Ed was up early, about 6:45 am, and we left the campground a little after 8:00 am continuing on I-80 toward St. Louis, MO. We drove off the Interstate to easily find the Ulysses S. Grant National Historic Site. Ulysses S. Grant was the 13th president of the United State of America.
The home below was really the site of Grant’s wife, Julia Dent’s, family home. The Dents were true southerners, had about 30 slaves and apparently Mr. Dent (Julia's father), who was very rich for his time, argued with Grant over the equality of blacks. He argued that the country would never survive without slaves. Ulysses Grant was a man of equality, so they butted heads, much to Julia's chagrin. The Grants never actually lived in this house.
Grant bought the property to help Julia’s father when he was in financial difficulty at the end of the Civil War. Although the National Park Service renovated and now maintains the property, we were disappointed that the Grants never had the opportunity to live here. They did live in the cabin on the other end of the property, now owned by the Busch family (Budweiser Brewing). President Grant employed caretakers who oversaw the property after his purchase. Later, the house was purchased by another family who lived there for three generations. The property was purchased by the Park Service in 1985. The house was painted white during Grant's time, but later owners painted it lime green. It was explained to us that bright colors were more expensive so this color was a symbol of wealth. The “color of money.” The home was not furnished. At the end of the war, all the furniture was moved into storage at a brother's home during Grant's presidency. The home burned. No one told Grant; he had to read about it in the newspaper, which he was not happy about. Needless to say, the caretaker got fired!! It was interesting to hear the Park Ranger explain about where the slaves lived on the property and the summer kitchen located in an out building, as opposed to the winter kitchen, which was located under the dining room to keep that room warmer.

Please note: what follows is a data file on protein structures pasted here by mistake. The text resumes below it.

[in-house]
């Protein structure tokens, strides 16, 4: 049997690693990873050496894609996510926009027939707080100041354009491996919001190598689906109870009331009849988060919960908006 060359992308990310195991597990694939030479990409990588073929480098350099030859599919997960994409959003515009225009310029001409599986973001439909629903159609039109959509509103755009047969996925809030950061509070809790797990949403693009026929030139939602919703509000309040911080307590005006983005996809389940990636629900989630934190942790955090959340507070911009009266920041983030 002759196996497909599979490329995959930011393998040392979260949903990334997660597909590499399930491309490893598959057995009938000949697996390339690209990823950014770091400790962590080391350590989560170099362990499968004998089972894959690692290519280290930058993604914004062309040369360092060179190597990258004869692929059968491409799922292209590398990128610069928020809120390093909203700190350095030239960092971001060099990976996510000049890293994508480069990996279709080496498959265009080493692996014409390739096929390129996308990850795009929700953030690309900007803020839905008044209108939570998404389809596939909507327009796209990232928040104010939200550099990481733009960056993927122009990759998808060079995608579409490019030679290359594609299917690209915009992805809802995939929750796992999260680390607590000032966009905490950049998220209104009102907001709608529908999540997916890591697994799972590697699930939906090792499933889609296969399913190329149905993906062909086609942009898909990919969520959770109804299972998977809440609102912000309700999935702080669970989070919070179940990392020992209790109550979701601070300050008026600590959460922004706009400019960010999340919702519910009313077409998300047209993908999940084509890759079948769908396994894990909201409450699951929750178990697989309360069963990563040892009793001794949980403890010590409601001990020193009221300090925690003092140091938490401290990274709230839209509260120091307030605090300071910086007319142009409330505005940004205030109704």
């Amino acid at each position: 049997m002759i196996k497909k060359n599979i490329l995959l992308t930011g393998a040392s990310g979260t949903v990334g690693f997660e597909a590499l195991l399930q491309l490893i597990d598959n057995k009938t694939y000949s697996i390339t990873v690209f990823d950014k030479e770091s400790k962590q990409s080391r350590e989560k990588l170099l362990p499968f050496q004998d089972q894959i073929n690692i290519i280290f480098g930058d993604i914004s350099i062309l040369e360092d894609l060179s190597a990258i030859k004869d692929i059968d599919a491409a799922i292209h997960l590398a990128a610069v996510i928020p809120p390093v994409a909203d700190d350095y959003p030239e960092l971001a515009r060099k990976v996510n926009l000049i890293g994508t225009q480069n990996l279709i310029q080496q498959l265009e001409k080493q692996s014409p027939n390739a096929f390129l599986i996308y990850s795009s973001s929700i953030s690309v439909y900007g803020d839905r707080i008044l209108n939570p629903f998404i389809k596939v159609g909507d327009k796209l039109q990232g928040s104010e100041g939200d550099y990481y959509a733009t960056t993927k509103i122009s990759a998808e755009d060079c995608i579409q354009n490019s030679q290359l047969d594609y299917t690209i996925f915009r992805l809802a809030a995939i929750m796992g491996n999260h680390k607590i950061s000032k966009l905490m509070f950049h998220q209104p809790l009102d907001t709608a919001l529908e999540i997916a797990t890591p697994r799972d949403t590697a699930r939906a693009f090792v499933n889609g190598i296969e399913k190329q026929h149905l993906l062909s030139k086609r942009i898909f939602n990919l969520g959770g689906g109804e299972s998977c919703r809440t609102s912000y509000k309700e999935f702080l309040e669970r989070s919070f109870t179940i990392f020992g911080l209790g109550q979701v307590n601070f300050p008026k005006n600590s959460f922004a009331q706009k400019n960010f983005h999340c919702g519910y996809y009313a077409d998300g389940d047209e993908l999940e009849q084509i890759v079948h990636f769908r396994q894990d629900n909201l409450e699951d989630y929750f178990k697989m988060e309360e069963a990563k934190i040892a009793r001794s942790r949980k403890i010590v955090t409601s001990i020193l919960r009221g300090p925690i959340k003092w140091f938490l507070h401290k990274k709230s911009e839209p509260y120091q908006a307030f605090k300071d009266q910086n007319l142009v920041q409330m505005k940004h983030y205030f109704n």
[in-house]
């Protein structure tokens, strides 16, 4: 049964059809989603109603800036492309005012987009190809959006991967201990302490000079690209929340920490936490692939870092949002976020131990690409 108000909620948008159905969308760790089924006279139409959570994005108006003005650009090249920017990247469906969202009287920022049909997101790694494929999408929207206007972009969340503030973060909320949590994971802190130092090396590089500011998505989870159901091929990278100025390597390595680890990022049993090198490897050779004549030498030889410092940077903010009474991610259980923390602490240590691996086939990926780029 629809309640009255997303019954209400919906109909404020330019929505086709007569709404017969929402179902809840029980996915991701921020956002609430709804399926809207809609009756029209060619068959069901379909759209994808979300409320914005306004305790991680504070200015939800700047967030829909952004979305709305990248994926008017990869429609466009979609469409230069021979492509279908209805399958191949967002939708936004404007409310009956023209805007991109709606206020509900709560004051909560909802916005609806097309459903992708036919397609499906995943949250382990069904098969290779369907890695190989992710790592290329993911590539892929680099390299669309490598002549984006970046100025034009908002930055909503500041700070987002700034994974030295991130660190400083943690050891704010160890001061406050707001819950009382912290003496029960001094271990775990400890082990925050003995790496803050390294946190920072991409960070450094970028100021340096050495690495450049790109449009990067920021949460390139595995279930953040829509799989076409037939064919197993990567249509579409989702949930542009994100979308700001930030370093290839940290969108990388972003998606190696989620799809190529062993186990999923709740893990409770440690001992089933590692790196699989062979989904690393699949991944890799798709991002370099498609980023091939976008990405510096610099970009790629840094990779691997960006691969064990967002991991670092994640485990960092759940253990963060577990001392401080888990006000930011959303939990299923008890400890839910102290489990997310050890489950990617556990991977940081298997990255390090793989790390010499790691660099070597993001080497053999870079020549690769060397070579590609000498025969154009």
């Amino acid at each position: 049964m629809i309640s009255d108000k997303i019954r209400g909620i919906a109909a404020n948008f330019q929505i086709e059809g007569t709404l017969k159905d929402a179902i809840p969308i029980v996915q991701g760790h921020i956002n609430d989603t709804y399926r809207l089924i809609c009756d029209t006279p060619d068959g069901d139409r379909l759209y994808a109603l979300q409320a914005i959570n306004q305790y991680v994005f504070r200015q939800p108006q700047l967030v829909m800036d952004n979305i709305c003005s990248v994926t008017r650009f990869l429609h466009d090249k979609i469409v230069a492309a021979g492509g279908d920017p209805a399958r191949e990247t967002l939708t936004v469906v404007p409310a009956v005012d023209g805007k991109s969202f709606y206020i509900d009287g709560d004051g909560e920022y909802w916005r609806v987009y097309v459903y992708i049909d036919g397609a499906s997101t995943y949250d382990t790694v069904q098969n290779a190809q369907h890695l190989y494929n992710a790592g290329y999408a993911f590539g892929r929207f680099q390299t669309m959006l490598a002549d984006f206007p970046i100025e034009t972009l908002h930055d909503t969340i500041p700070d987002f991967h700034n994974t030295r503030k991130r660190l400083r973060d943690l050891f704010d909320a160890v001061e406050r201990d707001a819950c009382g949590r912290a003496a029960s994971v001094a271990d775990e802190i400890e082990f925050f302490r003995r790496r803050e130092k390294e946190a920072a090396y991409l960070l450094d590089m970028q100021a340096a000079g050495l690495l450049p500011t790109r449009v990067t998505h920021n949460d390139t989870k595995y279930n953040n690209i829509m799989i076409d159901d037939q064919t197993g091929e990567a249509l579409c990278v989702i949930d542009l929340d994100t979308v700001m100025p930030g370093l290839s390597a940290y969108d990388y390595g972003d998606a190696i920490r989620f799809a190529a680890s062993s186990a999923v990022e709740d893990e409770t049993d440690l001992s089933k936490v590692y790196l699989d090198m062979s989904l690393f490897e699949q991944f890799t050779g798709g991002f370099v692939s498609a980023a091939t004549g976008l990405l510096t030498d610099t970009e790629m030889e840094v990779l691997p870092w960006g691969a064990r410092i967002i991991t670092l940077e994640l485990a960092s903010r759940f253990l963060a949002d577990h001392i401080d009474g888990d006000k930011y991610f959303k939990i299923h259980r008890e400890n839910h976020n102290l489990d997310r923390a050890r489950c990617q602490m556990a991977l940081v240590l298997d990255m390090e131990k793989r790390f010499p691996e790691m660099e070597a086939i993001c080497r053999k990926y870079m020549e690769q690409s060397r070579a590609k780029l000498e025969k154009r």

This is the slave door on the back of the house that was uncovered during NPS renovation. They left it as it was back when the slaves would have used it.
This is the winter kitchen under the dining room. The summer kitchen was in an out building to keep the heat out of the home.
Ulysses S. Grant
Julia Dent Grant
Learning more about Ulysses and Julia was wonderful. We have decided to visit as many homes and libraries of the Presidents that we can. So much history and so interesting.
This is the cabin Ulysses and Julia actually lived in during the war. This is on the property now owned by the Busch (Budwieser) family.
Julia didn't really like the cabin and after her mother died, she moved back into the family home to take care of her father.
We left St. Louis and continued on I-270 and I-57. We finally arrived at our stop for the night, the Benton, IL KOA campground at exit 71. We had all of the amenities, but next to I-57 (100 feet) . It is tiring traveling to a different campground every day. We drove 239.8 miles today.